Any employee who operates machinery, from the forklift to a pallet jack, should have proper training and necessary certifications before they even touch the device. Also, place signage wherever necessary. Everything from low shelves to slippery areas should have a warning sign paired with them so a worker can easily avoid the threat.

When lifting and moving heavy objects, all warehouse employees and management should follow proper techniques, so they do not get hurt. This includes lifting with their knees, knowing their limitations, and using machinery when necessary. Above all, your warehouse should have an open-door policy when it comes to workplace safety. Employees should feel comfortable coming to management if they feel that there is a concern, and that issue should be corrected immediately.

Asbestos: The Invisible Enemy

An important note must be made about the dangers of asbestos. This dangerous substance is a natural mineral that is found in many building supplies, including insulation, roofing materials, floor tiles, plumbing work, and cement. Asbestos is often found in the form of tiny fibers within these building supplies that are all but invisible to the naked eye, so workers would typically not know they absorbed the substance until it is too late. After being exposed to asbestos, the individual could eventually be diagnosed with mesothelioma, a cancer of the lungs, heart, and stomach.

The only way to tell that a house has asbestos is when tested. It is the employer’s responsibility to ensure that these tests are completed, so construction workers and building designers are not exposed. On top of determining the existence of asbestos before the employees get started, construction companies should also provide awareness training and proper safety gear.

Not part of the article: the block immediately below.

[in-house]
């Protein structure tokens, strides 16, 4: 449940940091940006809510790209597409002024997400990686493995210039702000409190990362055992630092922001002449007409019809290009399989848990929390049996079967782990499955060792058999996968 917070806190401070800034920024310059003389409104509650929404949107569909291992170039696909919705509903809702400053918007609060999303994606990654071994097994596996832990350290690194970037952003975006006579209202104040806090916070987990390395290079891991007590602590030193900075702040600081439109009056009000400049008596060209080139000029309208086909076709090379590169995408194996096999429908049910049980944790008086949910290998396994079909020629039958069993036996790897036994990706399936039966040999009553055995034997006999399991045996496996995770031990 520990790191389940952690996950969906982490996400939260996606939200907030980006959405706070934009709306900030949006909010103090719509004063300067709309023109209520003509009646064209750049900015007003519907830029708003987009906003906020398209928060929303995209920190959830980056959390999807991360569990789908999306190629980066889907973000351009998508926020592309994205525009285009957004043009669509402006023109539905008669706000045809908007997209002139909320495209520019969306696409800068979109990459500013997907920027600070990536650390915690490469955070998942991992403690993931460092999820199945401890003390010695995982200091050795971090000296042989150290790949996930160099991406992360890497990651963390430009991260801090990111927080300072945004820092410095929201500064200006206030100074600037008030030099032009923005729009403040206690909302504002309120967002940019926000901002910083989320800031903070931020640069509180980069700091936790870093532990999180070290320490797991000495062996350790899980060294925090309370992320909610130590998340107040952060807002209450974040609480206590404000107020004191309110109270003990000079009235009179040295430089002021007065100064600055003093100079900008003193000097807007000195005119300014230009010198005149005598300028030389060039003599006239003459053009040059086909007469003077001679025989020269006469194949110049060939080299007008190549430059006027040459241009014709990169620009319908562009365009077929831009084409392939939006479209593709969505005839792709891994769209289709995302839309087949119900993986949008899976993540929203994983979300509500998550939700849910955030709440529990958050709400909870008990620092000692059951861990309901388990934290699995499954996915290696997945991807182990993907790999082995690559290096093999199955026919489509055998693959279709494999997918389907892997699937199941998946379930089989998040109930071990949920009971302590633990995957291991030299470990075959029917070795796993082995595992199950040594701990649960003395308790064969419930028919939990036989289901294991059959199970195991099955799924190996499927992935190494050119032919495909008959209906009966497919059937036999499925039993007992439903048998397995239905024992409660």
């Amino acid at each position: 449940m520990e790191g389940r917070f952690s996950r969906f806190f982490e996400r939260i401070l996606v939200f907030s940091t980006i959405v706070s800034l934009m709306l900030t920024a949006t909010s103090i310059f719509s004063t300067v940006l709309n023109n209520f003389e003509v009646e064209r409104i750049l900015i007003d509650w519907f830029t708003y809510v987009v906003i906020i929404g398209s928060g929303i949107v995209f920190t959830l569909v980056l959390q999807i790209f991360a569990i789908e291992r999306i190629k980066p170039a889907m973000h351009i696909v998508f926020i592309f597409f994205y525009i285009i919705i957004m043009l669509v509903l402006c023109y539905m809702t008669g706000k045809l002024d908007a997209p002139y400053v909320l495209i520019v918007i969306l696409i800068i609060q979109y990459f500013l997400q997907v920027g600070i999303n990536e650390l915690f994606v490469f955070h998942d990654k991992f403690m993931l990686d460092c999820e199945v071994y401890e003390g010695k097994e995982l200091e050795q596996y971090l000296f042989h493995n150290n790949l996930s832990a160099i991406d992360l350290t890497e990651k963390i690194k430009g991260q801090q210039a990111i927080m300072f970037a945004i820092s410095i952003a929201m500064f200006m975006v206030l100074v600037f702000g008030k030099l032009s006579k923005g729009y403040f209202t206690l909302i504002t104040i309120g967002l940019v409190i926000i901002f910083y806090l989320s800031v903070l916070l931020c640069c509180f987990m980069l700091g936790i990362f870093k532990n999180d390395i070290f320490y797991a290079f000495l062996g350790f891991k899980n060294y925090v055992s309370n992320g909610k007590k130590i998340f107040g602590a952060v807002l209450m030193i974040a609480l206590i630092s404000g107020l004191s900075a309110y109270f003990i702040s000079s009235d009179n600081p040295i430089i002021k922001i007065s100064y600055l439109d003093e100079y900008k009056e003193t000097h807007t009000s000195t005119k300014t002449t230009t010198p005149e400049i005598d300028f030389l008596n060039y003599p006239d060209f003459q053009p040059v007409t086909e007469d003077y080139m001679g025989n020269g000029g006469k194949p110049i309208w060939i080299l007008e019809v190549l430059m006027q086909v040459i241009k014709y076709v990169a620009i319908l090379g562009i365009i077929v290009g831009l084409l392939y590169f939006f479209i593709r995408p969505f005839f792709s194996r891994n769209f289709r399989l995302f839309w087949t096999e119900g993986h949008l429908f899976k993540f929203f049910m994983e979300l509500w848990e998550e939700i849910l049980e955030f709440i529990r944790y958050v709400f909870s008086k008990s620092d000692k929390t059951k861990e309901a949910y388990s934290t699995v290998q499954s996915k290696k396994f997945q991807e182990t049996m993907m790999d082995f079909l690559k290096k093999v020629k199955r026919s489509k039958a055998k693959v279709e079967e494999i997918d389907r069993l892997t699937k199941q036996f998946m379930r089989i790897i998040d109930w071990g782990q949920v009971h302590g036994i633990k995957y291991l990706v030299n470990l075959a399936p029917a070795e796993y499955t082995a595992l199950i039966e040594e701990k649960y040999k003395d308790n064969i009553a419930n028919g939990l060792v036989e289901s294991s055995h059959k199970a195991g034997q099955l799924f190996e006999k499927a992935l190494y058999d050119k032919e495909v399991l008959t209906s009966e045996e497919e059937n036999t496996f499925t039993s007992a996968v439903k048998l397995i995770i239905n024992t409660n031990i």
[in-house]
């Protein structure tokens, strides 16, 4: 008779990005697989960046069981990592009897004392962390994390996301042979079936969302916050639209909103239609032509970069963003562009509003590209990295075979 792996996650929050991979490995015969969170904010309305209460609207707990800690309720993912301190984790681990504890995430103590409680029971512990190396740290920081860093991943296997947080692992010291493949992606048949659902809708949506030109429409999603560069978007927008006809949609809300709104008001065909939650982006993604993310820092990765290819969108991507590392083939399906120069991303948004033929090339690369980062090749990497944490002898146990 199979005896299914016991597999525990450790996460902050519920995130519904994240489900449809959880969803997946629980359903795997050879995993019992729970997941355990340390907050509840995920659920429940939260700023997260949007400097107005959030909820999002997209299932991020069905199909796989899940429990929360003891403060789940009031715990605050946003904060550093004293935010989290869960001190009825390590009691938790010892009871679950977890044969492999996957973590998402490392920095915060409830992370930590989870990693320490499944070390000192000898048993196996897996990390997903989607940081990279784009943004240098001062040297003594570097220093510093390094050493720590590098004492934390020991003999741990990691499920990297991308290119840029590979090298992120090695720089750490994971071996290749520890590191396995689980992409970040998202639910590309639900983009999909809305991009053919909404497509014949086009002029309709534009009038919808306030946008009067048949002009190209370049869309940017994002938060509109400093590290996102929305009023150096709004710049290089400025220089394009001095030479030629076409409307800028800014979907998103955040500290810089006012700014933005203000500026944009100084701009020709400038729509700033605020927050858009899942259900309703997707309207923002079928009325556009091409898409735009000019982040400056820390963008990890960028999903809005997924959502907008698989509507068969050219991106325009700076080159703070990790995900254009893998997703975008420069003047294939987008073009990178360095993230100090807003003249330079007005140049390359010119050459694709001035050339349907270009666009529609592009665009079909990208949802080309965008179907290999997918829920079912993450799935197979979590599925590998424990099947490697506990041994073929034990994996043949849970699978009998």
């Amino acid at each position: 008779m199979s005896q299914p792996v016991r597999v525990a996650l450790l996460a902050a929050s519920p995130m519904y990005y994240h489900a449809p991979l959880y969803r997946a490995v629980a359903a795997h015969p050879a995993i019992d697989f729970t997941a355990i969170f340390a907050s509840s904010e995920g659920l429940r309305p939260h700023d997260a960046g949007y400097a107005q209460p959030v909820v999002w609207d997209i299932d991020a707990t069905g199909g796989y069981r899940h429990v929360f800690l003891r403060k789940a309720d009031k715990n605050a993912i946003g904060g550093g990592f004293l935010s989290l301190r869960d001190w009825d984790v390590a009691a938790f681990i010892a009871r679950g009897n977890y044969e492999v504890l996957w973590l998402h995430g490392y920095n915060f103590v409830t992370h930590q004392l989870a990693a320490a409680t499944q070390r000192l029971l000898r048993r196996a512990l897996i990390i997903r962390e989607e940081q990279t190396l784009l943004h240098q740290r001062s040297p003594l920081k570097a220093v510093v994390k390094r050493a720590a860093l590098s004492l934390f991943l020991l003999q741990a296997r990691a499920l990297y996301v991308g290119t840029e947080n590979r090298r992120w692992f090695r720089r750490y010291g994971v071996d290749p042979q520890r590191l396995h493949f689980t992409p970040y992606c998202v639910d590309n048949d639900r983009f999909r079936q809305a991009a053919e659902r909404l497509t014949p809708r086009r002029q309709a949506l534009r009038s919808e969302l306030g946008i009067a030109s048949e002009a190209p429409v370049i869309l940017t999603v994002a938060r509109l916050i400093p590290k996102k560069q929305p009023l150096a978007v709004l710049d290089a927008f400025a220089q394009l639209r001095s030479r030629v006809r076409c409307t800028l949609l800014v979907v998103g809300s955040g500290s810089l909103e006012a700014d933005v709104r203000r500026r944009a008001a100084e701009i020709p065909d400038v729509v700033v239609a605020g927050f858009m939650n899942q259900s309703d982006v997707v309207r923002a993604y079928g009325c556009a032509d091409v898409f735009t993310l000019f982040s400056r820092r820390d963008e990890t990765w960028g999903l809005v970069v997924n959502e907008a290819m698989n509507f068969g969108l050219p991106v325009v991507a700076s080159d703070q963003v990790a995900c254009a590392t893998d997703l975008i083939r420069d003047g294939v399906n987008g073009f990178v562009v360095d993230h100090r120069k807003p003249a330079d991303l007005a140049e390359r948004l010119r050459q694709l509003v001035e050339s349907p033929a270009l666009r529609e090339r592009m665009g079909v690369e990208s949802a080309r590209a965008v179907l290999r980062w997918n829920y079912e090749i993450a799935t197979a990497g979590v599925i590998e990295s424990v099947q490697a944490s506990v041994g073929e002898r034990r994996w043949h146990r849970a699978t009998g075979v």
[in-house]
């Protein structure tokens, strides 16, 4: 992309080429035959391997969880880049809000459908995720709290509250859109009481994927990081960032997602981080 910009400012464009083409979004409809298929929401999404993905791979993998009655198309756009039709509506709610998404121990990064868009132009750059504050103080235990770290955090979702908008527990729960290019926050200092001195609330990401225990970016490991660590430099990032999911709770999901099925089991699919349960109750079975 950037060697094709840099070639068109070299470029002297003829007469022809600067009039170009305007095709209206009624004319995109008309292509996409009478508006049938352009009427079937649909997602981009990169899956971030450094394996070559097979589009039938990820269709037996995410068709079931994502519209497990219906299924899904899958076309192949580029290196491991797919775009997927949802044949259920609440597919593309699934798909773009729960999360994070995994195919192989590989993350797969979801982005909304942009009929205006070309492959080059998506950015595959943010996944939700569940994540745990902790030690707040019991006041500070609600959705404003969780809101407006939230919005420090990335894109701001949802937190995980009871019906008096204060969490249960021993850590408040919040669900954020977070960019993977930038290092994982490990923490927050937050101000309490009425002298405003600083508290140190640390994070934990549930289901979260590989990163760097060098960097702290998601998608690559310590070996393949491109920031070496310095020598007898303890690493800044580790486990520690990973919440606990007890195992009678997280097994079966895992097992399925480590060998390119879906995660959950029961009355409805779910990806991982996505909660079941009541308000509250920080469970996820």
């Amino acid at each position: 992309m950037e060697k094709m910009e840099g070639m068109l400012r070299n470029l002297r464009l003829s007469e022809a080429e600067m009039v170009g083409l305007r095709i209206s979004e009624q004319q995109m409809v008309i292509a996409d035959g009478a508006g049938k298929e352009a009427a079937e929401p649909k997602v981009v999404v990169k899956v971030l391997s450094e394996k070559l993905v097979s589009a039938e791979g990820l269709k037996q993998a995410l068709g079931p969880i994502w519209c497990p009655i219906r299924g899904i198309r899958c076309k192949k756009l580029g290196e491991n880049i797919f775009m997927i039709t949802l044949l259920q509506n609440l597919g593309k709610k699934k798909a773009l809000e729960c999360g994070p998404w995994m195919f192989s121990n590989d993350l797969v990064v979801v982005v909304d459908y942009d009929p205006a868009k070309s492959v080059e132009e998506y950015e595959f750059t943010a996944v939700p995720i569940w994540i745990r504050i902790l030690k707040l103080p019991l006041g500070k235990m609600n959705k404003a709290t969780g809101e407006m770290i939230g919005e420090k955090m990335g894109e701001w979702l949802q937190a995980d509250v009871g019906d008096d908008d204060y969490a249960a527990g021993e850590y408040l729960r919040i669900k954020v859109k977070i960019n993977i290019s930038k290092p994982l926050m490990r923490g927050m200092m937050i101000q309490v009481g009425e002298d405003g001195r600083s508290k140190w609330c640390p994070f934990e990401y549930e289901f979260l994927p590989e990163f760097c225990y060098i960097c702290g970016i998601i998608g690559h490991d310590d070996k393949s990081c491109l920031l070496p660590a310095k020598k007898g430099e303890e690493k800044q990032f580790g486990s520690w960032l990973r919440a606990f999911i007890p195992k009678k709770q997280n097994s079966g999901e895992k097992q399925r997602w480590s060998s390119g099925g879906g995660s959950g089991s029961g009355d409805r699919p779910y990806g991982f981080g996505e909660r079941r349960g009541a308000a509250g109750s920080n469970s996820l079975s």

Regardless of the industry, make sure that employees are not inhaling or absorbing dangerous toxins of any kind. Test and clean areas to avoid unnecessary danger to the workers. Many businesses may even be smart to invest in a dust collector. It will clean out all contaminants and keep dust and dirt from getting into the environment outside.

Office Safety

Although they are often not doing physical labor, office employees must also be provided with a safe work environment. Like in the warehouse, post signage where there are spilled liquids and emergency exits. To avoid trips and falls, close unnecessary desk drawers, and keep wires from office equipment out of the way. 

While many office employees sit down all day, poor posture can lead to neck and back pain. Employees need to sit properly with their feet flat on the ground and their neck and head straight. Employers should ensure that employees have ergonomic desk setups that promote this healthy posture. Finally, workers must have their required breaks so they can leave their desks when appropriate to stretch and get fresh air. To protect their eyes, encourage all employees to follow the simple method of stopping every 20 minutes to look at an object 20 feet away for at least 20 seconds.

In the end, every individual in the workforce deserves to work in a safe and caring environment. If you feel that you are not treated fairly by your employer, you have the right to speak up and make it right.

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Article Author Details

Charlie Fletcher

Charlie Fletcher is a freelance writer living in the pacific northwest who has a variety of interests including sociology, politics, business, education, health, and more.